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Washington Quarterly: The Risk of Ignoring Strategic Insolvency

Author: Michael J. Mazarr
October 1, 2012

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The post-war U.S. approach to strategy is rapidly becoming insolvent and unsustainable. If Washington continues to cling to its existing role on the premise that the international order depends upon it, the result will be increasing resistance, economic ruin, and strategic failure with consequences harming U.S. credibility, diplomacy, and military operations.

A moment has arrived when a great power with global responsibilities is having a crisis of confidence. Its economy has grown sluggish and it is being overtaken by a number of rising competitors. Financial pressures loom, notably the ability to keep a balance between government
revenues and expenses. It is losing long-standing superiorities psychological as well as technological and numerical in key categories of military power; this great power, whose diplomats and military leaders manage active or potential conflicts from Afghanistan to Europe with treaty alliances as far flung as Japan and Australia, confronts the need for constraints on its global ambitions and posture. This urgent reckoning has been prompted in part by a painful and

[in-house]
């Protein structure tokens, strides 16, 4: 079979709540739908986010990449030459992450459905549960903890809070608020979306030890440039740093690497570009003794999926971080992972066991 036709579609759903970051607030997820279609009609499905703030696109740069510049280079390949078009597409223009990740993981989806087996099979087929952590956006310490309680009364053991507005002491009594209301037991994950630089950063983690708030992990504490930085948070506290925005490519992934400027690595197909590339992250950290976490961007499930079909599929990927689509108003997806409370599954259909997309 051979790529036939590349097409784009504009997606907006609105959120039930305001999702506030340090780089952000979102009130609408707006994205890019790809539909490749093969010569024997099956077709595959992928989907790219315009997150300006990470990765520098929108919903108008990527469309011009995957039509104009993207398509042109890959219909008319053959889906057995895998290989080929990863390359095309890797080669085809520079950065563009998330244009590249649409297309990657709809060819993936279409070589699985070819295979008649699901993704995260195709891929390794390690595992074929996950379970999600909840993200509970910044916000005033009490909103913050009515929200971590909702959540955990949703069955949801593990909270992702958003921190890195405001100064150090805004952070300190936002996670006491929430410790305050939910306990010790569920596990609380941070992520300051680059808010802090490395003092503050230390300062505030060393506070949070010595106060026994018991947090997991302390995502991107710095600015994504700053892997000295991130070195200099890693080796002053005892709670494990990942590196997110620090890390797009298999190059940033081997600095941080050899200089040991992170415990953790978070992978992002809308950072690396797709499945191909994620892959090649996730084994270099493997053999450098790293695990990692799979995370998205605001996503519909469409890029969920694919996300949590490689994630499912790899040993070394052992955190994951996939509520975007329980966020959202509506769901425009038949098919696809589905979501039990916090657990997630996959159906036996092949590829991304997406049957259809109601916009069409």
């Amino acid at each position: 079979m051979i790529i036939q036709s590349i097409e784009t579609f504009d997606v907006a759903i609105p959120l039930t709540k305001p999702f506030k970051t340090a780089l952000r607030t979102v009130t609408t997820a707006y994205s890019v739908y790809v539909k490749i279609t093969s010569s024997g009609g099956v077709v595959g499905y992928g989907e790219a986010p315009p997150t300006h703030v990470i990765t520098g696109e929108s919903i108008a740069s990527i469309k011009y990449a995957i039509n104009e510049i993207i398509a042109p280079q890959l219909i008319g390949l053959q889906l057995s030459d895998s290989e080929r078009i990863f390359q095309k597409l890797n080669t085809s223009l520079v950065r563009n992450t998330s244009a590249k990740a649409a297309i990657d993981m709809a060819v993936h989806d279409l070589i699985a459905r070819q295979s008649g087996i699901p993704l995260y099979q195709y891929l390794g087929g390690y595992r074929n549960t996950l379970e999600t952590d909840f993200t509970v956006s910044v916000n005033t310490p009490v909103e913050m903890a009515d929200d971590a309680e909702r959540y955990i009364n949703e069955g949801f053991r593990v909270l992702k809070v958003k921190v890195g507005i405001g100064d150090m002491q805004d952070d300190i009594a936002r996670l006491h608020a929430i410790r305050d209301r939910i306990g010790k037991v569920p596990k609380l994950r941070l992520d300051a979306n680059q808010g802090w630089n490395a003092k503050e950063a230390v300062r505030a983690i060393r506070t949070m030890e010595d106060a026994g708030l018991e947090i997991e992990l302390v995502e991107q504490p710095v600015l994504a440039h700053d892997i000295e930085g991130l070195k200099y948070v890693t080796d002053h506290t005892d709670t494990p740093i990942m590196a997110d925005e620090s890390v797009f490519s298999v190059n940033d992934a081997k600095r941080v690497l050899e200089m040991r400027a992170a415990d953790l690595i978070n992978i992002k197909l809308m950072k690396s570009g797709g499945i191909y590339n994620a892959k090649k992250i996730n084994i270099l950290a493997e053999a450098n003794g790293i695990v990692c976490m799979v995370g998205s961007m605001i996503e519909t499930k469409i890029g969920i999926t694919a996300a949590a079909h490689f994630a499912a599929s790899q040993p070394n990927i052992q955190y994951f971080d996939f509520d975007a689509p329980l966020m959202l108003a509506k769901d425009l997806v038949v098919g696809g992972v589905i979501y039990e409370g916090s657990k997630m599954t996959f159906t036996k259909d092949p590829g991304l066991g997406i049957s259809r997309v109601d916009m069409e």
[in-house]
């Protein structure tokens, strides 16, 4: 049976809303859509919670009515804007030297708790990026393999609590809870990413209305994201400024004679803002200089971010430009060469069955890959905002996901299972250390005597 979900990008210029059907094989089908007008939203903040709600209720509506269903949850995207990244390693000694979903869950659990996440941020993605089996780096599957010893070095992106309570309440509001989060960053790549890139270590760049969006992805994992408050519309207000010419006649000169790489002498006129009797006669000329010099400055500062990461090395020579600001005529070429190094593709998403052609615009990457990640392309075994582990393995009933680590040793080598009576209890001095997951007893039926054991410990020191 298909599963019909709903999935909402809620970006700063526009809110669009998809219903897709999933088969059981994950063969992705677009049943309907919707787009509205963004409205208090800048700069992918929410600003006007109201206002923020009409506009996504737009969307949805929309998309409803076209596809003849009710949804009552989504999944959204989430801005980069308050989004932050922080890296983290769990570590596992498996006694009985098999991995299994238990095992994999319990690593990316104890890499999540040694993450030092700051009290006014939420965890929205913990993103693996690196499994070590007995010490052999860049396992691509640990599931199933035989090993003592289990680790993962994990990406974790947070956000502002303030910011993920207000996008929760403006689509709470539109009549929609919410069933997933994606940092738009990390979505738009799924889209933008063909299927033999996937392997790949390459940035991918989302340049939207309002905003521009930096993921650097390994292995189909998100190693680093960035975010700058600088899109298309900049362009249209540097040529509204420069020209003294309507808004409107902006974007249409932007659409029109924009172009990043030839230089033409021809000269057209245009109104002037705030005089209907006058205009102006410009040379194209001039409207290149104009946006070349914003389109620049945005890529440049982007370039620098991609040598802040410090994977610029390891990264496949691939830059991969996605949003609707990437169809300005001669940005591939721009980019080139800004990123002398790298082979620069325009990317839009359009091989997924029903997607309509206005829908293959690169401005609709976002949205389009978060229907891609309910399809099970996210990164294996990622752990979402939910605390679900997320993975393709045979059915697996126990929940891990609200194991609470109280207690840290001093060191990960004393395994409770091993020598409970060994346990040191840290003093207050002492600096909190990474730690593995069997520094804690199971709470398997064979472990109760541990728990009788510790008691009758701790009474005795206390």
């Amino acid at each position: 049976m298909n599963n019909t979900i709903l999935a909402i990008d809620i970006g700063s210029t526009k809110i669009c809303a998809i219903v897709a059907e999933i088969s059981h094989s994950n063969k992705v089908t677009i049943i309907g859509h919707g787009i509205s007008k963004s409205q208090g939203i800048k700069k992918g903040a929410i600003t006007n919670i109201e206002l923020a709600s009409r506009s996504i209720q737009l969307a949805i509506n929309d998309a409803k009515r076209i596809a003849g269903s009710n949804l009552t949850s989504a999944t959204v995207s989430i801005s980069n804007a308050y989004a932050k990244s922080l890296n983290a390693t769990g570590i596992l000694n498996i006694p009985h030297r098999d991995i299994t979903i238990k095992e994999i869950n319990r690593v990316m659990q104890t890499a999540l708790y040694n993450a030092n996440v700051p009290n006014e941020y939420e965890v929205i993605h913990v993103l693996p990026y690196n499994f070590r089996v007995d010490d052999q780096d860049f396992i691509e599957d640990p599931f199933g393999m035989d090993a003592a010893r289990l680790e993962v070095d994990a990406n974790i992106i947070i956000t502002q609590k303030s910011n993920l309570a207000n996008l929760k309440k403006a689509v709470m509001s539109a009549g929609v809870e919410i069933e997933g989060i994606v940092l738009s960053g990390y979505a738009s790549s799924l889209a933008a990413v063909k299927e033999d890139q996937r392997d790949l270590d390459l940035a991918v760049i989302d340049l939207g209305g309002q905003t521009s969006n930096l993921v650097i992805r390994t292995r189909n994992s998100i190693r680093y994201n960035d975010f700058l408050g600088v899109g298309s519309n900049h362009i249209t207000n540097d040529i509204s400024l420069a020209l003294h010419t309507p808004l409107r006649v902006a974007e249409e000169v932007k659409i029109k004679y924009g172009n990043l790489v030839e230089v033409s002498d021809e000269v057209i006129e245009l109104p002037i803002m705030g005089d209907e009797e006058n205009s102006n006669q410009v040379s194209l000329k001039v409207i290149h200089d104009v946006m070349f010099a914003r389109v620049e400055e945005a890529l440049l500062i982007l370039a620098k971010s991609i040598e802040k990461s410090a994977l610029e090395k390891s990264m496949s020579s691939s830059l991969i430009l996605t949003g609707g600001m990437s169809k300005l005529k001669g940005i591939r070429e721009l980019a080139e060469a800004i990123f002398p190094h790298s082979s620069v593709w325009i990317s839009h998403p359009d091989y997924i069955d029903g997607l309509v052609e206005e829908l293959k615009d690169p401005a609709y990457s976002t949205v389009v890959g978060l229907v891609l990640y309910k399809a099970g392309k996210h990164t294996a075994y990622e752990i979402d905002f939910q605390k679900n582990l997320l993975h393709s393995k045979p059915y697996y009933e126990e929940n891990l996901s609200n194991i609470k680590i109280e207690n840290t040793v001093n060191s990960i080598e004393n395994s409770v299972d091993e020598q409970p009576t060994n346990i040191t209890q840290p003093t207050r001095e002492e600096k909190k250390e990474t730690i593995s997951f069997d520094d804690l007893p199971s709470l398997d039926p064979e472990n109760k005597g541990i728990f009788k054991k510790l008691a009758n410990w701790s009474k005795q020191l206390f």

largely unnecessary counterinsurgency war far from home that cost many times more than initially thought and exhausted the country's overstretched land forces.


The moment in question is the period 1890—1905, and the power is Great Britain. In one sense, London was riding the crest of her imperial power: As brilliantly narrated by Robert K. Massie, the Diamond Jubilee of 1897 broadcast the image of an empire at its apogee. Yet even as Britain paraded its navy before the world, many of its leaders were suffering through a two-decade surge of pessimism about the prospects for their global role. They saw their economic prospects dimming, their finances unsupportive of endless foreign commitments, and their naval as well as land power strained by global commitments that pressed against the burgeoning power of a half-dozen regional challengers. As Princeton scholar Aaron Friedberg has put it, ''The nation appeared to have its neck in a gradually tightening noose from which no easy escape was possible''; without a national crisis to justify new taxes ''there seemed no way of avoiding
eventual insolvency."

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